Thursday, 31 October 2013

Parenting...sacred responsibility



Parenting....Sacred Responsibility

I have always been fascinated by growth and maturing. As a little boy we raised chickens at the backyard. It was a free range kind of rearing. I carefully followed the process of how the little chicks became grown chickens. I studied them so much that I formed theories about them. I was particularly interested in the male chicken because that was where all the ‘action’ was. I keenly watched how the dominant male emerged; when it grew those elegant feathers; when it began to crow; when it began to make that male display. I was about 8yrs old when these ‘studies’ were going on. Looking back now I believe I could almost foretell when the next stage in the development of a cock would begin.
For humans the responsibility of growth of the new born is invested in the parents. How the parents take this responsibility goes a long way in determining the kind of adult the child becomes. It is however not the absolute determinant of the child’s future. Parenting is a sacred responsibility. The excellence we see in the world today is largely due to some parents who did a great job of pointing the way to the little ones. Likewise the misery of the world today is largely due to the lack of proper nurturing.

Nurturing children involves so many things—feeding, clothing, protecting, affirming, correcting, disciplining, modelling ,etc. Modelling—correct modelling—means showing the child an example of correct and principled living. (Of course the parents cannot give what they don’t have). The greatest impact on the child is the example shown by the parent or parent figure. What the parents say is worth almost nothing if it is not consistent with their lifestyle. The parents who consistently speak one thing and do the other are unwittingly modelling hypocrisy and duplicity. The child learns these automatically. The poor child cannot help it.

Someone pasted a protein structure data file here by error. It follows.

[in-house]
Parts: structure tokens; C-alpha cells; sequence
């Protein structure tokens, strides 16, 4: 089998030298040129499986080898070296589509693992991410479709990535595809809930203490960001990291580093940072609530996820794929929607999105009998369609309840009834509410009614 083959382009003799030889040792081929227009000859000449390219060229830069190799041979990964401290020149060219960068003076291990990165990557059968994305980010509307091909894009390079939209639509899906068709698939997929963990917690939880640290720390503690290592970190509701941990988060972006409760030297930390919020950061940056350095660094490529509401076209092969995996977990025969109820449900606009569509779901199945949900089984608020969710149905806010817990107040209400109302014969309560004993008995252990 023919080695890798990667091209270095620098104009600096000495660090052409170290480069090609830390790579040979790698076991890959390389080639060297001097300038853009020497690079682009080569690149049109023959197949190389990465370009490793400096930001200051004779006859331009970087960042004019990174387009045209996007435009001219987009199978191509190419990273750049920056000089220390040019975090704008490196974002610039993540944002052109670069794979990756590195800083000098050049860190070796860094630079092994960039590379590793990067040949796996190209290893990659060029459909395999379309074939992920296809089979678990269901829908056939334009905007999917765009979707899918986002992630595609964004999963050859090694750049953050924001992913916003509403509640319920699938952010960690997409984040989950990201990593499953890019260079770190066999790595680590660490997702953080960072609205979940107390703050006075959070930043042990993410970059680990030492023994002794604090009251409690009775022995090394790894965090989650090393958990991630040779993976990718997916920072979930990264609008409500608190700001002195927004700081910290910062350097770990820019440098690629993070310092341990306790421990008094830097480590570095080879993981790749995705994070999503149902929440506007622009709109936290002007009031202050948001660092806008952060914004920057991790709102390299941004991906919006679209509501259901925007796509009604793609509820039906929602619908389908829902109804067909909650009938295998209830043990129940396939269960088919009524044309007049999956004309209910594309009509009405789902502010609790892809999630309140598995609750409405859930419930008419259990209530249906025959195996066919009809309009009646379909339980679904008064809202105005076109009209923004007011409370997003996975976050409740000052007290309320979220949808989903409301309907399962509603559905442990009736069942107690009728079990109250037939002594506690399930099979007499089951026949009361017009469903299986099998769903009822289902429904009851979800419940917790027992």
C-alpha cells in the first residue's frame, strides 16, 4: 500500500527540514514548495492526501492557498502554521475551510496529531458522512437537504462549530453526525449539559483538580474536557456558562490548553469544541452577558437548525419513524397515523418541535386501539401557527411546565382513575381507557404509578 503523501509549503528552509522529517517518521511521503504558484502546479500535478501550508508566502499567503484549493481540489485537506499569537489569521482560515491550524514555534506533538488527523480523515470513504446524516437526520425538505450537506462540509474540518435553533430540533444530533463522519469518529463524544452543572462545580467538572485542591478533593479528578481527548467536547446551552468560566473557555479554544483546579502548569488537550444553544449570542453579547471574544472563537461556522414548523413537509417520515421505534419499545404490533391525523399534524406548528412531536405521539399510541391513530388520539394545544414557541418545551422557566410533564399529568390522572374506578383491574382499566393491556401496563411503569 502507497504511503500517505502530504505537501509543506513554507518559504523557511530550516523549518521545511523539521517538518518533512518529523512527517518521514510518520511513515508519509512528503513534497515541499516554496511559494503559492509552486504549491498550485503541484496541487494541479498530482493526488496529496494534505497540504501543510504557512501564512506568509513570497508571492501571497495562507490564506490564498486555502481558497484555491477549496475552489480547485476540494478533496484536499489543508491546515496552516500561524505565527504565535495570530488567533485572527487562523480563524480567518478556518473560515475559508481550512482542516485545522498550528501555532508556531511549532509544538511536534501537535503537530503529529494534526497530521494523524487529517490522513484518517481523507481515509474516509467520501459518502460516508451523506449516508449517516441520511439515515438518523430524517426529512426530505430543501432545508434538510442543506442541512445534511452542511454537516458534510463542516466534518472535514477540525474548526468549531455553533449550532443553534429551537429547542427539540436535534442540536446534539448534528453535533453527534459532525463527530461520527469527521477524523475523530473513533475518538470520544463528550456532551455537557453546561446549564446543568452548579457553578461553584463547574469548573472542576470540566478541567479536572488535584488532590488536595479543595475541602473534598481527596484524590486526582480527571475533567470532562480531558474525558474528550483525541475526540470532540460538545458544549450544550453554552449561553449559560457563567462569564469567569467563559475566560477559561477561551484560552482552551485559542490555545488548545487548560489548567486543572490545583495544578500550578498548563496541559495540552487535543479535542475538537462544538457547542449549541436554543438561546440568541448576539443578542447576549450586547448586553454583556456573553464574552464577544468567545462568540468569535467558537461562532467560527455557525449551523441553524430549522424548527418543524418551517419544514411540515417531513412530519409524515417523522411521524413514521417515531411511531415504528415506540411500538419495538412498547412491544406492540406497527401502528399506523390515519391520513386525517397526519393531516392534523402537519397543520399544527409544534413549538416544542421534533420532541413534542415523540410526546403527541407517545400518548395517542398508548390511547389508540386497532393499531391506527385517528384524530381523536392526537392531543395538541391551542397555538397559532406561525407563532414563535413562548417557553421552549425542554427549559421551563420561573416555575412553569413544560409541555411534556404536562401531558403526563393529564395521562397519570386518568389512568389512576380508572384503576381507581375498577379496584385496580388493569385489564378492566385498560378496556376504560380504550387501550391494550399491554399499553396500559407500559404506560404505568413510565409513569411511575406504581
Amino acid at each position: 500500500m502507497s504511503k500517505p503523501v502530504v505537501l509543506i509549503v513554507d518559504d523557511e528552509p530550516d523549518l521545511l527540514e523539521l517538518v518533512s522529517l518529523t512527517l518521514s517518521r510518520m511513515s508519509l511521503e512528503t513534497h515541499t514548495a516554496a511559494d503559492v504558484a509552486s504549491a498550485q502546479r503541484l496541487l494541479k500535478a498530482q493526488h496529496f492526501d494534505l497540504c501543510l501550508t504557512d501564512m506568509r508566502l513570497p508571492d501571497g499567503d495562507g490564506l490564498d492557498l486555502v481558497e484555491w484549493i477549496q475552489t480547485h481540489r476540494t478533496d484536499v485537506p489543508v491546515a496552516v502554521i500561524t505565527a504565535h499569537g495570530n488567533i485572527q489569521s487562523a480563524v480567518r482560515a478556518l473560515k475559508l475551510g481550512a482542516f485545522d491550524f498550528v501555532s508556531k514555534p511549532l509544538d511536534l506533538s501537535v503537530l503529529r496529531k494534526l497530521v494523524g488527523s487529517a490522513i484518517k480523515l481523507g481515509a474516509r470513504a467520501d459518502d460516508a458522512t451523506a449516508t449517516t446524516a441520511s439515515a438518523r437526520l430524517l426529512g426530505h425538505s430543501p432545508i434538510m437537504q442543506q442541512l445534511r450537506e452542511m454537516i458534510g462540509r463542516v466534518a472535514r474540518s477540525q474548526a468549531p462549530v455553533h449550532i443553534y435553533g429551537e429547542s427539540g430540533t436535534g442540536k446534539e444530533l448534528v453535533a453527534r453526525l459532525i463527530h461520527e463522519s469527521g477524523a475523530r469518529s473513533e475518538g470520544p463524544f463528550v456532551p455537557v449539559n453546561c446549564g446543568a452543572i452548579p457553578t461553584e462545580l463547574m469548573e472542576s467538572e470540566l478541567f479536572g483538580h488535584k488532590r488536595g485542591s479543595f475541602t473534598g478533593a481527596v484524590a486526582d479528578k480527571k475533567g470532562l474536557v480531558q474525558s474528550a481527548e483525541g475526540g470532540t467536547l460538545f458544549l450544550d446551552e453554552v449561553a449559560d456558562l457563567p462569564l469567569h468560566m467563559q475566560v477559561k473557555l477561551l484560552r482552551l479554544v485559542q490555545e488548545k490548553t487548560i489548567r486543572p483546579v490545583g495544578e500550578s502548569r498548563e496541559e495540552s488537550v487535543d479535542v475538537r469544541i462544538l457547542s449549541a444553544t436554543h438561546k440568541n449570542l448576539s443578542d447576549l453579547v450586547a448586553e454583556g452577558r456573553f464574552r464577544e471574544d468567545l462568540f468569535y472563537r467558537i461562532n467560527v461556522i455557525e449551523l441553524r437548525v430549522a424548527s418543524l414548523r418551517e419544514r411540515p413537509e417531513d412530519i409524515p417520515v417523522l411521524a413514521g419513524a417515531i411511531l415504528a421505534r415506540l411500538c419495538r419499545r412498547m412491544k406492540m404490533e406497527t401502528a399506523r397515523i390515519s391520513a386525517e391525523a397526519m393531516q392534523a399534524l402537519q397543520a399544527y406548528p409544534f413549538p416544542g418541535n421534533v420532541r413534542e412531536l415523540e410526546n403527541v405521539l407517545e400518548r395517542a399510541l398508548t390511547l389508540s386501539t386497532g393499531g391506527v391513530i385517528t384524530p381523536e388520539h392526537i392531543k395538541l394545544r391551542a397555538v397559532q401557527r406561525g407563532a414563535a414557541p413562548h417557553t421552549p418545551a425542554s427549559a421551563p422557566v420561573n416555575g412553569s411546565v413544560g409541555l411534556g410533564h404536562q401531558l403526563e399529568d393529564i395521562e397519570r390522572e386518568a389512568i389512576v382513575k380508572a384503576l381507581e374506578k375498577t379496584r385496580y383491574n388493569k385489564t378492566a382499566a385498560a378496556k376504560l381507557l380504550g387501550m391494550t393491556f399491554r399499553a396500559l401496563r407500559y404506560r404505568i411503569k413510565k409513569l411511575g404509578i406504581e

When the little one grows older he may start to see that some of his perspectives to life are faulty. He now has the responsibility to change these. If his parents have been abusive and essentially selfish he can choose to be otherwise. The acknowledgement of the responsibility to re-script himself (as Stephen Covey put it) is the key to his transformation. If he does nothing about it, if he says to himself, ‘Look, that’s who I am’, he too will be abusive to his children and thereby raising children who possess a high tendency of being abusive and so the vicious cycle continues.

Parenting is sacred responsibility.